Every morning I would get up and pack myself multiple boxes of food in colorful, multi-sized containers for work. During lunchtime, I would heat the food in those colorful containers and eat from them. Not to forget, almost everyone in the queue at my office in India would be carrying food in similar plastic containers with “Tupperware” engraved on them.
Tupperware, a brand symbolizing a homely and wholesome way of living, is a household name in food storage in the world.
To know what has made Tupperware a household phenomenon, let us know its history.
Earl Tupper, a chemical Engineer, created Tupperware in the early 1940s. He came up with a durable, flexible, odorless, non-toxic plastic to make storage containers. A product that would keep food fresh, he patented the ingenious Tupper Seal in 1949. He introduced the range into mom and pop stores. Unfortunately, consumers did not understand how to use the Seal, and the product remained on shelves.
And if it weren’t for Brownie Wise, a divorced single mom with an eighth-grade education but expert sales skills, Tupperware wouldn’t have become a household name.
The intuitive marketing genius built an empire of Tupperware out of bowls that burped with an innovative sales and marketing strategy. She introduced the concept of “Home Party Sales,” and trained a small army of Tupperware Ladies to host them in their living rooms across America in the 1950s. She rewarded her sales force with gifts and modern appliances at extravagant annual jubilees which the company filmed. Her saleswomen earned thousands, even millions, selling Tupperware.
And the experience changed their lives. Direct selling became such a big hit that it made the brand eventually stop retail sales entirely and work only on direct-selling system.
Tupperware business model and its tryst with Indian household
Tupperware debuted in India in 1996 and immediately came face to face with very traditional – and often inflexible – kitchen habits. Until then depending upon the economic strength of the family, cooking and storage were done in tin, aluminium, glass, steel or copper containers. The company stormed this glass and metal bastion by presenting a range of high-quality, lightweight, rust- and break-proof, colourful, airtight, stylish products which kept food fresh longer, thus avoiding waste.
Its entry strategy to India was simple, i.e. the direct sales technique. It helped Tupperware with keeping the prices in check by taking away the middle-man. It also created a social network of consumers who could influence purchases in the comfort of their homes.
Tupperware’s entry came as an opportunity for many women who were looking to supplement the household income. Without any impediments associated with education or economic status, Indian women found themselves with a degree of self-belief, respect and financial freedom.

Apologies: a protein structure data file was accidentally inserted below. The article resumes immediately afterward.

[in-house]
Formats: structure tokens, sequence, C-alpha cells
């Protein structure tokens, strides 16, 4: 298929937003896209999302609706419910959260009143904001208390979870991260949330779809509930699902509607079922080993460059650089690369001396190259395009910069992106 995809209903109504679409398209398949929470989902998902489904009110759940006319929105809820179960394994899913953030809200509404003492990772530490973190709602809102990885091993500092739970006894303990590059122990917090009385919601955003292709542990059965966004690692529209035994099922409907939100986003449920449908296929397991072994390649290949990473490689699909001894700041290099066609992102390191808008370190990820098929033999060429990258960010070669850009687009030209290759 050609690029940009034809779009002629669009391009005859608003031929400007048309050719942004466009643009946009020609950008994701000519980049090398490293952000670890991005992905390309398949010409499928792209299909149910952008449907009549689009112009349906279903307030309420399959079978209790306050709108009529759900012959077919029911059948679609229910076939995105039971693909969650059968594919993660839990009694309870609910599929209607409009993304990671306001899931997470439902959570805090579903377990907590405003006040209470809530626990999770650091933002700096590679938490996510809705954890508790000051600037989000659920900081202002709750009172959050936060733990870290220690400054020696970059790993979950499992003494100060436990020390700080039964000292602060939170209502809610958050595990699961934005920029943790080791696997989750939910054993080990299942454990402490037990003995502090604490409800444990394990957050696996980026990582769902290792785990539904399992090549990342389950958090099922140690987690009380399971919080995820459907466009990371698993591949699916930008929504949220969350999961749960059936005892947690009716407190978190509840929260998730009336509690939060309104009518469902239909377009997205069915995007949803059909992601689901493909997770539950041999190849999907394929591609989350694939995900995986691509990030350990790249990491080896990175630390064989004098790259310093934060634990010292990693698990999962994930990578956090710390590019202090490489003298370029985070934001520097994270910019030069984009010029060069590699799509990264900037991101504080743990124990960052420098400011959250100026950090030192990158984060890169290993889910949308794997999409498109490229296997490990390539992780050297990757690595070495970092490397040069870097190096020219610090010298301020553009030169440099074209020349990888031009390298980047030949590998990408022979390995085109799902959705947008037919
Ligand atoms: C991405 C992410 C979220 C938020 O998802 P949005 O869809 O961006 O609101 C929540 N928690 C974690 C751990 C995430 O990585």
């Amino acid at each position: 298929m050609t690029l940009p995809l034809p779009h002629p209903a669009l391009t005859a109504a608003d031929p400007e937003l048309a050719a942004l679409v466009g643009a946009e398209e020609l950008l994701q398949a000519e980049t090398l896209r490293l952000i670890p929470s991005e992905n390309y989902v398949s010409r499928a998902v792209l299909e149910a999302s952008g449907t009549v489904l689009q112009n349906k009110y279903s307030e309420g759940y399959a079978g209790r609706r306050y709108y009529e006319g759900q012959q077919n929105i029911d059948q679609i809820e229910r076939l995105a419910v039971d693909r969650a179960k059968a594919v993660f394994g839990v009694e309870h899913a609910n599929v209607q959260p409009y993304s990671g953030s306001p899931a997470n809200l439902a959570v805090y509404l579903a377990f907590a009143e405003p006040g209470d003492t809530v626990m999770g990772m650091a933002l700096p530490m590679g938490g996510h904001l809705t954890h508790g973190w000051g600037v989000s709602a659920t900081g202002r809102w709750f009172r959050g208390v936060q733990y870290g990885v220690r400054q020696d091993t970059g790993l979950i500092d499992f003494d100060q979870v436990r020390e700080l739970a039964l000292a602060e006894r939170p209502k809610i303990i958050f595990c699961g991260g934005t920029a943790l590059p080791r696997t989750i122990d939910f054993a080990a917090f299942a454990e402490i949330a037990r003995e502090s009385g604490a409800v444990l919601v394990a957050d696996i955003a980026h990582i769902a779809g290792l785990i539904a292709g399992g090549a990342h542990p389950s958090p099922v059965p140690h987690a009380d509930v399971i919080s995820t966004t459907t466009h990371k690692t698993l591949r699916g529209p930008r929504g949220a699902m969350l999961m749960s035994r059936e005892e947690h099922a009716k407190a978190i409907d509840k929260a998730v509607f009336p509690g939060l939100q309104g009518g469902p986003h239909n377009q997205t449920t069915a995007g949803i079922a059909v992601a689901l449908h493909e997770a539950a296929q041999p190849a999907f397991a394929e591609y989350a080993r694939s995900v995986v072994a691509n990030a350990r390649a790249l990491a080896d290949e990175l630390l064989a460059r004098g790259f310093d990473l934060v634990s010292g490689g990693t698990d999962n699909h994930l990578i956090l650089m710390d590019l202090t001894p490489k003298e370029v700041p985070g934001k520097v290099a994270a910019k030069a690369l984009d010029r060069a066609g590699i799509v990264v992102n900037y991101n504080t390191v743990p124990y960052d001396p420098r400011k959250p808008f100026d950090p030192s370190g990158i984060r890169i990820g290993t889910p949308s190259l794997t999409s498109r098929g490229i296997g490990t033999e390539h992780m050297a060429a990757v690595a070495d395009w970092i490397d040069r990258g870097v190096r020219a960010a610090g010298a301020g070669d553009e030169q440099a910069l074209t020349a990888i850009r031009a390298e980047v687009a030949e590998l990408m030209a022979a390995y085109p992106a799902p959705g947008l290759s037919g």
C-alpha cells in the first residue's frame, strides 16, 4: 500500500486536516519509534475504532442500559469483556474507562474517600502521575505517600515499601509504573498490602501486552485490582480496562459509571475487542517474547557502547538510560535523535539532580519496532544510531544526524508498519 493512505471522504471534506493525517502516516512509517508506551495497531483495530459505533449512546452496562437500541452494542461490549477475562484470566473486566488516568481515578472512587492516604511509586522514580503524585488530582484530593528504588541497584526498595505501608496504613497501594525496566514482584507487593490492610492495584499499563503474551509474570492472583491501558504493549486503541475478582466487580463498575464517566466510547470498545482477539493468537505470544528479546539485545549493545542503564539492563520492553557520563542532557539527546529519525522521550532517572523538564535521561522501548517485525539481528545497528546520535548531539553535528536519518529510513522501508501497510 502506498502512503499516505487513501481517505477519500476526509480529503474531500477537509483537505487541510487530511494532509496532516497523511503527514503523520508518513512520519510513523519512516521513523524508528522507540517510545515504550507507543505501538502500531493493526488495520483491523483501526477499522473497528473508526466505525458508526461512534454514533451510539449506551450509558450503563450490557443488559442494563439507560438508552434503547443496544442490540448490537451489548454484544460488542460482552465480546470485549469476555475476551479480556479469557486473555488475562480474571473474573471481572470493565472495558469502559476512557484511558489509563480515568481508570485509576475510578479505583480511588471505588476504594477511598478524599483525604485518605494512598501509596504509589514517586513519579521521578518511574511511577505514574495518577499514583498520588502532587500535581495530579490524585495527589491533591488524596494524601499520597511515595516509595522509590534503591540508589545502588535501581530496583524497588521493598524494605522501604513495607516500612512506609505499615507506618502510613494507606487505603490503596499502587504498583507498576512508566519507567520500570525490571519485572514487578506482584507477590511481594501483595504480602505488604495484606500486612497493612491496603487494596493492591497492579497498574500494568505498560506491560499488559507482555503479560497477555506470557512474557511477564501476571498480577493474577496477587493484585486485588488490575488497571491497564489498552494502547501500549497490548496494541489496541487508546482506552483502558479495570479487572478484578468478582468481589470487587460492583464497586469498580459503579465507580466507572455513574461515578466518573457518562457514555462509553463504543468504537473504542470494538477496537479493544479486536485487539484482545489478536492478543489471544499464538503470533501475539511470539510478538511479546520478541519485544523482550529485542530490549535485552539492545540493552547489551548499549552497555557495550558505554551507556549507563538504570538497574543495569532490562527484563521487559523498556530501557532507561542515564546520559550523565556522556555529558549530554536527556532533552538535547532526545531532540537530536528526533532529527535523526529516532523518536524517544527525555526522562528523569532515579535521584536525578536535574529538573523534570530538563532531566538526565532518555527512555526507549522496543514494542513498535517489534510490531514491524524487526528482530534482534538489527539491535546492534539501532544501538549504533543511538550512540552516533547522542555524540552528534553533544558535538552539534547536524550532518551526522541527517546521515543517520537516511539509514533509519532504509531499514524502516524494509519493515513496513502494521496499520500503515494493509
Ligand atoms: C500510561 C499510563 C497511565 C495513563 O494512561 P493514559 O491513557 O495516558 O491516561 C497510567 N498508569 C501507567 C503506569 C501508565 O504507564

Tupperware India has about 50,000 active consultants who sell its products – the largest women’s sales force in the country, making it one of the biggest direct-selling brands in the country.
How did Tupperware maintain its foothold in India amidst rising competition offering cheaper products?
Tupperware’s major competition came from Retail stores offering cheaper products. The brand supplemented the “Tupperware parties” route with alternate media to aid word of mouth generated by their agents and connect consumers to Tupperware Salesforce rapidly.
They continued offering a value-for-money product, backed by a lifetime warranty which worked well for consumers. Consumers who bought Tupperware saw the value and continued to choose the brand despite the premium price.
The brand is already riding the online wave and has opened outlets in key cities. However, its significant business still comes from age-old “Tupperware parties.”
Decoding the Marketing Strategy & mix of Tupperware in India
Tupperware entered the Indian market with the anticipation to be a formidable market force in the kitchenware segment. The brand comes with a range of kitchenware products used for cooking, serving, and storage. It brought a revolution that changed the Indian consumer behavior from one that depended on traditional metal food containers to one that is plastic-based.
While Tupperware products might be priced marginally high compared to other plastic containers in the market, the value-for-money that consumers get makes them consider these products cheap. In addition, the proposition of providing a lifetime warranty backed by solid quality works well with the customers.
The company employs a sort of franchise model where business leaders are created in every town and city. These leaders appoint sales forces, train them and send them to execute the company’s agenda. Globally, the companies’ significant sales come from the emerging market where there is a rise in increasing spending power.
Tupperware uses the Direct Selling business model in India and is one of the biggest brands in terms of revenue. It recruits women as their sales force, who typically take all the buying decisions in the family when it comes to the kitchen. The “Tupperware Parties” business model has worked well for the brand since inception and still works as a proven model. Alongside, the brand also provides food preparation tips and advice to consumers using Tupperware products.
Tupperware’s story is not about a brand selling kitchenware. It is a brand that has empowered women to unfold their true potential, look at life differently and become financially independent. Sold in more than 100 countries, the brands continue to offer diverse, beautiful and convenient products. Tupperware, as a brand has created a place in our kitchen as well as our heart.
Leaving you all with some food for thought!!
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